d.).
Hewett (2006) stated Locke believed that merely facts from abstract ideas are eternal "as the existence of things is to be known only from experience," this moreover emphasize his line of reasoning that related to morality for he added that "the truth and certainty of moral discourses abstracts from the lives of men, and the existence of those values in the world, whereof they treat." Locke believed in inquiring everything and denying the authority either of the past or of the clergy for he desired everyone to depend on their own judgment and reasoning which is exactly the he created an contention to defend believing in God, and made sure to rebut the thought that reason is different to faith, saying that faith can never sway us of anything that opposes our knowledge and disagreeing that, apart from in the instance of divine revelation, people must constantly look first….

Even in this moment of supreme individual stupidity and rigidity, which Voltaire plays up with brilliant sarcastic comedy, Pangloss attributes his continued optimism to the intellectual worship of Leibniz. This instance shows that men are generally not stupid individually, in Voltaire's view, but rather that they are dependent on others for this quality.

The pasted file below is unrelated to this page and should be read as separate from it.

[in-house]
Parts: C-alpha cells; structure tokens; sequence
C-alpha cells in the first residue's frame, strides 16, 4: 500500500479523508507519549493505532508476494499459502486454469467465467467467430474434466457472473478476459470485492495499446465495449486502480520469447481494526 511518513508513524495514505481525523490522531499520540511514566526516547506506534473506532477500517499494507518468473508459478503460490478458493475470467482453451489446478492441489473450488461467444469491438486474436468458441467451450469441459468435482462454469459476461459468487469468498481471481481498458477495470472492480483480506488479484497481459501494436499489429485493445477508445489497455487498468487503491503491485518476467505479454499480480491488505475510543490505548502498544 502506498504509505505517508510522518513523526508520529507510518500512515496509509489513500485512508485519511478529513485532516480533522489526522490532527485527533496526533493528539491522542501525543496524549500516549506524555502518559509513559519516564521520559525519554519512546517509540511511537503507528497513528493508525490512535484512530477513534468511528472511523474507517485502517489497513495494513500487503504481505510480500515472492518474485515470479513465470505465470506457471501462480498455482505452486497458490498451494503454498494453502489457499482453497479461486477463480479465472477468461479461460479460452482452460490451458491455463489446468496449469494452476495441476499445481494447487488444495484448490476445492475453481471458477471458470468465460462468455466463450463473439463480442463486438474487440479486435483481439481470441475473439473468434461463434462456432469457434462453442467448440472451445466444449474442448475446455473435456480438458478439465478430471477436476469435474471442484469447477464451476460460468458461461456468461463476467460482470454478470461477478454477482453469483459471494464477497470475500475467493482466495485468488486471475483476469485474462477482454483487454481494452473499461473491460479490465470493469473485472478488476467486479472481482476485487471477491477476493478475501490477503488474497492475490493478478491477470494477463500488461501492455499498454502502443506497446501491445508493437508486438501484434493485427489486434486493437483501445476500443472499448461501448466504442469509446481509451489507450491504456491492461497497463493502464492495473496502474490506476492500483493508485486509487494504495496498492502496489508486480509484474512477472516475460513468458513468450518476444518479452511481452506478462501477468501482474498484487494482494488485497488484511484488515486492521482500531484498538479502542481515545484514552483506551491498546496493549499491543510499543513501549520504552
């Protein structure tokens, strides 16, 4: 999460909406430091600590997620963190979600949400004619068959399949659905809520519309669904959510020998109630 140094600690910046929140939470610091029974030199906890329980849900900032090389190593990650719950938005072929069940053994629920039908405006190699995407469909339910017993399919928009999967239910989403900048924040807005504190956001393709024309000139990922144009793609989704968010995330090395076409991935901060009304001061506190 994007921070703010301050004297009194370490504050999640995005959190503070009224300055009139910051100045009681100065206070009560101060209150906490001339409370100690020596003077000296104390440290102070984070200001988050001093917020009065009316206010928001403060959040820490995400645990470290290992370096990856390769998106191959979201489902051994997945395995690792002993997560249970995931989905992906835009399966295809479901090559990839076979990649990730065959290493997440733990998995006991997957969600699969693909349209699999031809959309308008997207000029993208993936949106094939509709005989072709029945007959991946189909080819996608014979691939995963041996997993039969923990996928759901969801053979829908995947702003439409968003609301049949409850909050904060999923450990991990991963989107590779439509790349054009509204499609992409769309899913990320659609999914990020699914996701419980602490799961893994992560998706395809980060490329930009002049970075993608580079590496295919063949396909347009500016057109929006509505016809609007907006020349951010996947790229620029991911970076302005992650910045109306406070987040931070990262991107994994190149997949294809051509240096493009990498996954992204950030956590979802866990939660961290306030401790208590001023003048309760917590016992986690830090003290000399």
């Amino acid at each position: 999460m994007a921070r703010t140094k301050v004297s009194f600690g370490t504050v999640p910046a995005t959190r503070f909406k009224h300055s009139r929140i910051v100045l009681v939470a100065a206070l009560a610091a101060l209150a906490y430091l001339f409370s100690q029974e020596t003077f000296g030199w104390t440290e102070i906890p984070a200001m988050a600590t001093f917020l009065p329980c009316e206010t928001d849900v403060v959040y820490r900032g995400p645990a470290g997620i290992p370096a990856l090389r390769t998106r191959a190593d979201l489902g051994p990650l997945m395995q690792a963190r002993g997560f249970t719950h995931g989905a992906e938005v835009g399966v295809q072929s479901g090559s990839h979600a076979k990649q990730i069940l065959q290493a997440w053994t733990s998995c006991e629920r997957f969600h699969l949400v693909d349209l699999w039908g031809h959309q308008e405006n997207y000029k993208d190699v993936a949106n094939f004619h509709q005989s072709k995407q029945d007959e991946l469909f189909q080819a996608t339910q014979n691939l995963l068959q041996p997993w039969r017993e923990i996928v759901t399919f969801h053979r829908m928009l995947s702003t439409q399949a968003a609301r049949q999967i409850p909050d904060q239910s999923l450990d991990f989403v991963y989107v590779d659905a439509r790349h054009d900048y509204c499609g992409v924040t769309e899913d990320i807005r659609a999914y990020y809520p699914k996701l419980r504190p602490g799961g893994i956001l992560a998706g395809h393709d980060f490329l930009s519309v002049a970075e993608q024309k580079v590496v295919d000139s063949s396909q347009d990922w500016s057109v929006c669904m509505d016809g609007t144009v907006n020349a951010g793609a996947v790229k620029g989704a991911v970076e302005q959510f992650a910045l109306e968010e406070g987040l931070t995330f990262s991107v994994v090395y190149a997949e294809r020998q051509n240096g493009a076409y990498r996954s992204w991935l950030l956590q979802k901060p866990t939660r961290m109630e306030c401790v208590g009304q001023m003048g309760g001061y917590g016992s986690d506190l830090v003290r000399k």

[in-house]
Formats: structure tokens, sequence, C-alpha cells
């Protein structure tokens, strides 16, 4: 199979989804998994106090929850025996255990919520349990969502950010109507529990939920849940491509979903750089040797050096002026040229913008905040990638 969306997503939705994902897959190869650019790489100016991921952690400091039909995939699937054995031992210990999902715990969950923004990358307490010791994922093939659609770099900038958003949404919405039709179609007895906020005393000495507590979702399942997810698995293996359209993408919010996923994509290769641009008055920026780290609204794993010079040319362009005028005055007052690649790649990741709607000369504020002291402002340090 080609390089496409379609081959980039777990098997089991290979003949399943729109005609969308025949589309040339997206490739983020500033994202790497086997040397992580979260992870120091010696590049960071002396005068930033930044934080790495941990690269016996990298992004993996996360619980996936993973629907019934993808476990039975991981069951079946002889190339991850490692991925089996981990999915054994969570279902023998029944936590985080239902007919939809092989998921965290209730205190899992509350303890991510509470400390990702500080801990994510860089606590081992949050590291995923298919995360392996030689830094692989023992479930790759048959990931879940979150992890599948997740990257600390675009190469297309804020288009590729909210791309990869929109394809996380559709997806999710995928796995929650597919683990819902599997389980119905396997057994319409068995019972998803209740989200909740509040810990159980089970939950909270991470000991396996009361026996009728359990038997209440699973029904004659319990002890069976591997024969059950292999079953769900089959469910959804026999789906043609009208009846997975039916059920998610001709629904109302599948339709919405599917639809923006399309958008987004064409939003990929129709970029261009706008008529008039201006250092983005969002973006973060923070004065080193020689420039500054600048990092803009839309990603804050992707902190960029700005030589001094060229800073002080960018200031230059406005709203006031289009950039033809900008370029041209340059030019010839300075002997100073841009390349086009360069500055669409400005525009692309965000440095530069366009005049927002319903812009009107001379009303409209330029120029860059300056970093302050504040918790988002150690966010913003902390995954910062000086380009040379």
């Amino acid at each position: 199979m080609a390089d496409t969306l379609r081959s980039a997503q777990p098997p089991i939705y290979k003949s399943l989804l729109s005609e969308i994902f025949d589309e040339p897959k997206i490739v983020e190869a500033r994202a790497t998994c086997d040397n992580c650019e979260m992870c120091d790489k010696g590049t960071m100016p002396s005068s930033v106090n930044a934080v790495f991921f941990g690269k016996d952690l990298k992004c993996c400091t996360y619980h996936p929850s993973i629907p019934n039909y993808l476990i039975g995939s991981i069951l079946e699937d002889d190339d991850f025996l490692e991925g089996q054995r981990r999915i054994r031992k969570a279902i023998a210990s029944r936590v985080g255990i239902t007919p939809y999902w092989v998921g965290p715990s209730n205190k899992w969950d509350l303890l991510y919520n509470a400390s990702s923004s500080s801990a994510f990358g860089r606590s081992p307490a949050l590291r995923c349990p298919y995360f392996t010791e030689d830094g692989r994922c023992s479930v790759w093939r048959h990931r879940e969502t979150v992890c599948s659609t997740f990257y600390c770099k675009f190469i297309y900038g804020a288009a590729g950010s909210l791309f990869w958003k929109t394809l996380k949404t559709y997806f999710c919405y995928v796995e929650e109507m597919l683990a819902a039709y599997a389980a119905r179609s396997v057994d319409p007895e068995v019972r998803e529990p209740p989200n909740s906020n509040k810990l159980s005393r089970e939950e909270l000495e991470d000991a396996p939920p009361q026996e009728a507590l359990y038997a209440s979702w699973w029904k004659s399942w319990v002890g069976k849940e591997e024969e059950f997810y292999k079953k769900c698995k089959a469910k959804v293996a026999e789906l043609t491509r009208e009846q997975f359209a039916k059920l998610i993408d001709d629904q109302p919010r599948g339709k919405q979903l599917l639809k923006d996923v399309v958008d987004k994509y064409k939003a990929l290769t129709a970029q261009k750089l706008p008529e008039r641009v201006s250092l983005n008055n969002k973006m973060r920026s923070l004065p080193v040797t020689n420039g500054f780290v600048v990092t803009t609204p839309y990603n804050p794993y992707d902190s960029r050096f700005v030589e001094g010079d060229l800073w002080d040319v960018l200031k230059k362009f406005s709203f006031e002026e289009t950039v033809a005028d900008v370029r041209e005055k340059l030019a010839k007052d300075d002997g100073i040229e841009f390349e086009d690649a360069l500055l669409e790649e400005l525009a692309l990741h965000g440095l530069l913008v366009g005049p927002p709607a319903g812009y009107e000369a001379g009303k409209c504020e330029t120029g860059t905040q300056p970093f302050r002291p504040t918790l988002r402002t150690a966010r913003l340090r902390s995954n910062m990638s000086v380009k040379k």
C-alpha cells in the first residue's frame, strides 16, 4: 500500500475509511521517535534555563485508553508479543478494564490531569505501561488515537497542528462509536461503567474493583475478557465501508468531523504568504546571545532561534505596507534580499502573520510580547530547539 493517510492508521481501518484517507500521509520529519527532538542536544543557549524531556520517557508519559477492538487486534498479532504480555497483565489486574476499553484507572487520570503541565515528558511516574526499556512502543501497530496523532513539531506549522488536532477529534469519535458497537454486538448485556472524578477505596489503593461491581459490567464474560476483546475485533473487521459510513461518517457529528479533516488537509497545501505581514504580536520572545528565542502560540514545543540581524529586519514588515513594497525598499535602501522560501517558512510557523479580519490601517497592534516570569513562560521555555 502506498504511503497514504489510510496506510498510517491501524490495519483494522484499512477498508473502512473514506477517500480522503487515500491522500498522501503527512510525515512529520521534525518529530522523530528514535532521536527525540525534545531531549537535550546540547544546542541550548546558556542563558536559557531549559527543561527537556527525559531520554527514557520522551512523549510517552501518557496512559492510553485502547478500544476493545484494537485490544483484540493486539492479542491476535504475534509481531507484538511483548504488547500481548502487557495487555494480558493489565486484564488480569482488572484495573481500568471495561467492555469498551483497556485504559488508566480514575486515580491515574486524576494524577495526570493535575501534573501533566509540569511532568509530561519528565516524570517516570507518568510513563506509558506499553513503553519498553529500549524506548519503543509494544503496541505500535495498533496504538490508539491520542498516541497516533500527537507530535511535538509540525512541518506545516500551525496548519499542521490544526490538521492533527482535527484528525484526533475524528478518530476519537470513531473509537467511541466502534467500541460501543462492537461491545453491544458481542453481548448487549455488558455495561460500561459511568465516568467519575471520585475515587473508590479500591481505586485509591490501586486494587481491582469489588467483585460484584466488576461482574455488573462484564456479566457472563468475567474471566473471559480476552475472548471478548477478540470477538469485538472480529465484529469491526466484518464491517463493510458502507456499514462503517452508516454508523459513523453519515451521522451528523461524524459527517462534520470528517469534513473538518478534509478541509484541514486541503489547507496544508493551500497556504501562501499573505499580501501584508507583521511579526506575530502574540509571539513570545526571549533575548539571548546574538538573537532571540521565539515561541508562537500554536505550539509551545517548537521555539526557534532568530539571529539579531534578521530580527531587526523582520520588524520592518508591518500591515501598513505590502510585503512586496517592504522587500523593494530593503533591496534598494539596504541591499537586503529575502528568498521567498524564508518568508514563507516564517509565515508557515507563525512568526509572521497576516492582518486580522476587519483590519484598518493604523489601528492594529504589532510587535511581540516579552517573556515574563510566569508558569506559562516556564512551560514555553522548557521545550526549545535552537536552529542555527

Other examples of stupidity and other negative human qualities being obtained through association abound. In Paraguay, Candide has an unlikely encounter with the brother of Cungeund, whom he plans to marry. Immediately after embracing him as a brother himself, Candide reveals his intentions to marry Cunegund, and explains his careful reasoning over the brother's angry protestations. After Candide again insist that he will marry Cunegund, her brother responds thusly: "e shall see to that, villain!' said the Jesuit, Baron of Thunder-ten-tronckh, and struck him across the face with the flat side of his sword" (Voltaire, 36). IThough….

Women in Candide Is a
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he has lived through violence, rape, slavery, and betrayal and seen the ravages of war and greed. The old woman's story also functions as a criticism of religious hypocrisy. he is the daughter of the Pope, the most prominent member of the Catholic Church. The Pope has not only violated his vow of celibacy, but has also proven unable and unwilling to protect his daughter from the misfortunes that befell her.